When we went to breakfast we reported the fact that our A/C was broken but were a little bit vague about the reason! On our return later we would find it repaired; the mouse was never mentioned but we did feel a little guilty that one of the lodge employees would have had the unpleasant task of removing his remains.

In Fimela

Cheikh picked us up after breakfast for today’s excursion which would take us west to the Atlantic coast. Firstly however, he needed to stop in Fimela to fill up with petrol.

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General store in Fimela

This slightly longer stop than yesterday’s money-changing one, and on a busy Monday morning rather than a Sunday, gave us an opportunity to see, and photograph, the town and its people. We were finding that in comparison to Gambia we were less hassled here, with most people more interested in going about their daily business than in us.

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In Fimela

A bus drew up as we were strolling around, disgorging its passengers many of whom were laden with goods, presumably to sell in the small market. One lady had so much to carry that her small handbag had to dangle from her clenched teeth!

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Bus and bus passenger in Fimela

Yayeme palm forest

Not far from Fimela is the small community of Yayeme, part of the same administrative district or commune. On the outskirts of this village is an extensive forest of palms where we stopped for some photos. These tall elegant trees are known locally as Ron palms, but their Latin name is Borassus aethiopum. Every part of the tree is used by the locals – the leaves to makes thatched roofs, baskets, mats, etc.; the trunk for timber to build houses; the leaf stem for fencing or for fibres; the fruit eaten.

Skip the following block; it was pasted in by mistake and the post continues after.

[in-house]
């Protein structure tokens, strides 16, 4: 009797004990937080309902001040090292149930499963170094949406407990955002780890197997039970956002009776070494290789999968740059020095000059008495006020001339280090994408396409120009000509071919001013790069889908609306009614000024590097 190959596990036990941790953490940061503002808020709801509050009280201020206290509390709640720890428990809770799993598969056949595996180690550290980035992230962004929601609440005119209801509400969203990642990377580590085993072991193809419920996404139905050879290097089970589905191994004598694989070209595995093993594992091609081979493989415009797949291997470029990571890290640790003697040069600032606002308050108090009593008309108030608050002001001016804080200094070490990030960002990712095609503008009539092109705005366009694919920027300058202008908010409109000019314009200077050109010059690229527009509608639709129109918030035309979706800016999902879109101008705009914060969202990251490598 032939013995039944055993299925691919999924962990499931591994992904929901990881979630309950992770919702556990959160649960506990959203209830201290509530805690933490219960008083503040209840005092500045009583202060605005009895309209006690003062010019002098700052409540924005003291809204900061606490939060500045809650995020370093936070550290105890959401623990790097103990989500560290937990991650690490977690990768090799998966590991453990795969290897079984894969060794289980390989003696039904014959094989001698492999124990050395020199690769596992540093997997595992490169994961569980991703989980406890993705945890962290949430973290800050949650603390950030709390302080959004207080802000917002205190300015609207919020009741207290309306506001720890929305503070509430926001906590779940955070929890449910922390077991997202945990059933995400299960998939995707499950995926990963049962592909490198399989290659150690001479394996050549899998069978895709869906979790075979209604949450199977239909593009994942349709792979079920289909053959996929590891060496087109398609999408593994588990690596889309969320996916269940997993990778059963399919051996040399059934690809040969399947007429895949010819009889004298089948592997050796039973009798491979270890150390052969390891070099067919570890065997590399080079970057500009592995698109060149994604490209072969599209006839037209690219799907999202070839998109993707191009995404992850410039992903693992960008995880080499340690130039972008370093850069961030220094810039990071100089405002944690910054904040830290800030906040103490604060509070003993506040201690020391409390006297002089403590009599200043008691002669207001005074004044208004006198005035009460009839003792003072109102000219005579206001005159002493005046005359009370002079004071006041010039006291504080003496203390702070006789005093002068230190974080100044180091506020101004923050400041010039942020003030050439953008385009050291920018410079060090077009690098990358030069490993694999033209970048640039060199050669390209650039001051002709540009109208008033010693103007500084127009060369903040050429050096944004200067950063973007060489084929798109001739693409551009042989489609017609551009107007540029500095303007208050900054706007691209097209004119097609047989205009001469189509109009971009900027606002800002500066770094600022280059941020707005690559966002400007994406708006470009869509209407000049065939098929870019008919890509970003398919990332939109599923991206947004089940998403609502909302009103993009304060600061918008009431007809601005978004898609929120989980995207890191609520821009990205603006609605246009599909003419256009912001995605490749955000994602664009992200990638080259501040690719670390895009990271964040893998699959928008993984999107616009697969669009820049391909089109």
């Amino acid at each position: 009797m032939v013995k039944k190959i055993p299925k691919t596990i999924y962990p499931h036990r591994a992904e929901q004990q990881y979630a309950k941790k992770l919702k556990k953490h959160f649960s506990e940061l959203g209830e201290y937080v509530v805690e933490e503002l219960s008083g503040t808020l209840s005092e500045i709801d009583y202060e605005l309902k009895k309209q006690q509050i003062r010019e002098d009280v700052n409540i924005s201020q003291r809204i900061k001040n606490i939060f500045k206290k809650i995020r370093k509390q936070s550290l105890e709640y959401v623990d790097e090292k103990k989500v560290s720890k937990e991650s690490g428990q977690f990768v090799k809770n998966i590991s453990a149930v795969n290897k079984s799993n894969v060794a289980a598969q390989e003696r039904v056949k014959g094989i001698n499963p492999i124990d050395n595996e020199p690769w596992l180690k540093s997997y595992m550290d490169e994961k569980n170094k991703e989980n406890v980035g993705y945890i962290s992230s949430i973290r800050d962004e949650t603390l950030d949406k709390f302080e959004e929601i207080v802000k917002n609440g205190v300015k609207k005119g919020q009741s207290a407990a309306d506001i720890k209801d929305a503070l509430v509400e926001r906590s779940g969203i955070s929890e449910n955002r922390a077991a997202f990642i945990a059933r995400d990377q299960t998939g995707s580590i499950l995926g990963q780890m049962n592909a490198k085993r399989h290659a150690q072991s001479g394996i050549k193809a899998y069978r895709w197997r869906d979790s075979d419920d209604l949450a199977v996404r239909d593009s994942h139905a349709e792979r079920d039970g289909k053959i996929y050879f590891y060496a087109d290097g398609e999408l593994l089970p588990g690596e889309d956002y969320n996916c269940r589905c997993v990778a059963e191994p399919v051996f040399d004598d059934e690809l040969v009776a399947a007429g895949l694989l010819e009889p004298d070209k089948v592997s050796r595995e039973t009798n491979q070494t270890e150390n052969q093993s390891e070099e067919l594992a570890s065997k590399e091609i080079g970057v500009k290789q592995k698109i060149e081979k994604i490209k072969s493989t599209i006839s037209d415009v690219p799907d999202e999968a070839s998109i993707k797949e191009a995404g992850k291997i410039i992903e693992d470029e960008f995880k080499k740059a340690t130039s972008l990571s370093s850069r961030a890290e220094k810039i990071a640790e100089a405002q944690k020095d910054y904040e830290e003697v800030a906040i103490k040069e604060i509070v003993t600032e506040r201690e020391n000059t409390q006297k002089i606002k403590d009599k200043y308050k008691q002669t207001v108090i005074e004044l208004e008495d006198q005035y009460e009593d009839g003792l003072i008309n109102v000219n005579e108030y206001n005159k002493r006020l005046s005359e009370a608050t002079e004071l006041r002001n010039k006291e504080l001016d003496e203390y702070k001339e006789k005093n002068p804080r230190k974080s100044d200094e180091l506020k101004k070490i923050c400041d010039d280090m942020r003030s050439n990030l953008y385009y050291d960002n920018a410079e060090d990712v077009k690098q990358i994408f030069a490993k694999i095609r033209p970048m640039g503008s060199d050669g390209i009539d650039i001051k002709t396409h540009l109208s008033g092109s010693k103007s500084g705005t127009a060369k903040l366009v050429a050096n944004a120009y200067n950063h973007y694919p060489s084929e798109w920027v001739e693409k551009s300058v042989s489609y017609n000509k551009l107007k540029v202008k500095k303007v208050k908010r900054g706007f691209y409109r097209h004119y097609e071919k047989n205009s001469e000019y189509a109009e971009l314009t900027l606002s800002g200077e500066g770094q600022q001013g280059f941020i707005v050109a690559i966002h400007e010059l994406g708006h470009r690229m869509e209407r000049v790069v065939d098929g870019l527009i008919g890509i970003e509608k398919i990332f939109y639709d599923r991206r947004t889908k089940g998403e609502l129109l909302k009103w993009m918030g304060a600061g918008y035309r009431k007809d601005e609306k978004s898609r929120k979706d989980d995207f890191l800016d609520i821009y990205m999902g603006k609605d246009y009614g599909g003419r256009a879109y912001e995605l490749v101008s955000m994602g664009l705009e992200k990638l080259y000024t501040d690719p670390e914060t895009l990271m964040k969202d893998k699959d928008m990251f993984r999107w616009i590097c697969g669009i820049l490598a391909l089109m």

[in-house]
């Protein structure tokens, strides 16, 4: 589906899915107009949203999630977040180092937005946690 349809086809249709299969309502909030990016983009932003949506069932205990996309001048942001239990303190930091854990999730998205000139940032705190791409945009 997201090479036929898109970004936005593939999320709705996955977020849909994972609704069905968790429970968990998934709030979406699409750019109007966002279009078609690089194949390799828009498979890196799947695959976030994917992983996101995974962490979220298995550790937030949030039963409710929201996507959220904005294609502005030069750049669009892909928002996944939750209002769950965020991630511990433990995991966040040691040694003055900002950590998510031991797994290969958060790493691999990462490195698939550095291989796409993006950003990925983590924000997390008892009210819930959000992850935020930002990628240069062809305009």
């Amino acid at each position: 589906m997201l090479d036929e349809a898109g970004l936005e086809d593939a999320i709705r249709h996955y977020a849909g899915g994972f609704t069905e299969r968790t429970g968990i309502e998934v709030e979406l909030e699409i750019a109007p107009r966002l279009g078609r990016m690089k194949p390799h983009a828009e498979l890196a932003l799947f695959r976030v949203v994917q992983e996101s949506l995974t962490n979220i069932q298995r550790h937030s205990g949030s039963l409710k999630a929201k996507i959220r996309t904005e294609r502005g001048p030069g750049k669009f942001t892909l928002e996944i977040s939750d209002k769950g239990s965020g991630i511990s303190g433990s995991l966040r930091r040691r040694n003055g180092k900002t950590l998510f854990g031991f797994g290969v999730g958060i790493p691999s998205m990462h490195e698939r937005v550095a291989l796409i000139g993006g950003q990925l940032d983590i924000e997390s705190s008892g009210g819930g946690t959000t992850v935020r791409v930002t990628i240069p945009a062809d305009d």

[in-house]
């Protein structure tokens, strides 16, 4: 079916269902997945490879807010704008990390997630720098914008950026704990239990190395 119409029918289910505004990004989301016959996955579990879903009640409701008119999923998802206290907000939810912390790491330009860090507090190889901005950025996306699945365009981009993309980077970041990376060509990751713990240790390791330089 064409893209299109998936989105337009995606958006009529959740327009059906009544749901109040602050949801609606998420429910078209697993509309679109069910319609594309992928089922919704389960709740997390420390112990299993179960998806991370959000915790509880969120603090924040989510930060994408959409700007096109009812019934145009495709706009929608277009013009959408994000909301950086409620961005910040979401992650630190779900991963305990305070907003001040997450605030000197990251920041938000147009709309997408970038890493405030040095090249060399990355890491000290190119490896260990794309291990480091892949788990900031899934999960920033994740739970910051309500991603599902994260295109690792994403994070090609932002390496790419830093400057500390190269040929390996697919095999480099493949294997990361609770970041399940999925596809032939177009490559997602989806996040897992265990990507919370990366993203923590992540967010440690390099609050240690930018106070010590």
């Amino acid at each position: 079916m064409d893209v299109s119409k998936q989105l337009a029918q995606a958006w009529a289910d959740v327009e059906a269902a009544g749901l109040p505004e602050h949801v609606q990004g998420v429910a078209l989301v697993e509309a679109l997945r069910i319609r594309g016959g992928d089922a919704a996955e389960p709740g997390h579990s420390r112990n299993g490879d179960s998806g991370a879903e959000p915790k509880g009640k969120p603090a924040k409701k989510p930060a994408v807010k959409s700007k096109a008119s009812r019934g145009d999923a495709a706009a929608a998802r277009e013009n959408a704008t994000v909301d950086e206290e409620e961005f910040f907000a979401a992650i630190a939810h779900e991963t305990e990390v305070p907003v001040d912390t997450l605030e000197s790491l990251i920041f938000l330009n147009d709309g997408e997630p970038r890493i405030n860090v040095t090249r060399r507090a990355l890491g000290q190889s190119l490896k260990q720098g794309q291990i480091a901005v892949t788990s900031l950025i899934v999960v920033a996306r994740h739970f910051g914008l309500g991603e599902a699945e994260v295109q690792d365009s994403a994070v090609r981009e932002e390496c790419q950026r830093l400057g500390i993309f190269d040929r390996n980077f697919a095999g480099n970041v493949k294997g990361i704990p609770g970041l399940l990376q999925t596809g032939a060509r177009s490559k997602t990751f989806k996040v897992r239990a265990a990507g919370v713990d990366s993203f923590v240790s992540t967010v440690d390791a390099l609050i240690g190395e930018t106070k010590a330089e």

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Yayeme palm forest

Cheikh taught us how to make a belt by weaving two strands together.

As well as the palms, the landscape is dotted with baobabs and we stopped for photos at the largest of these. Cheikh described how in the past the dead would be mummified and left tucked into the holes in the trunk in accordance with animist beliefs, but added that this practice was made illegal by the first president, Senghor, after the country’s independence.

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Cheikh and car next to the largest baobab

We saw several makeshift tent-like shelters here, the temporary homes of nomadic cattle herders. Their cattle grazed among the palms, and one curious child came out to stare at us.

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Nomads' tent and child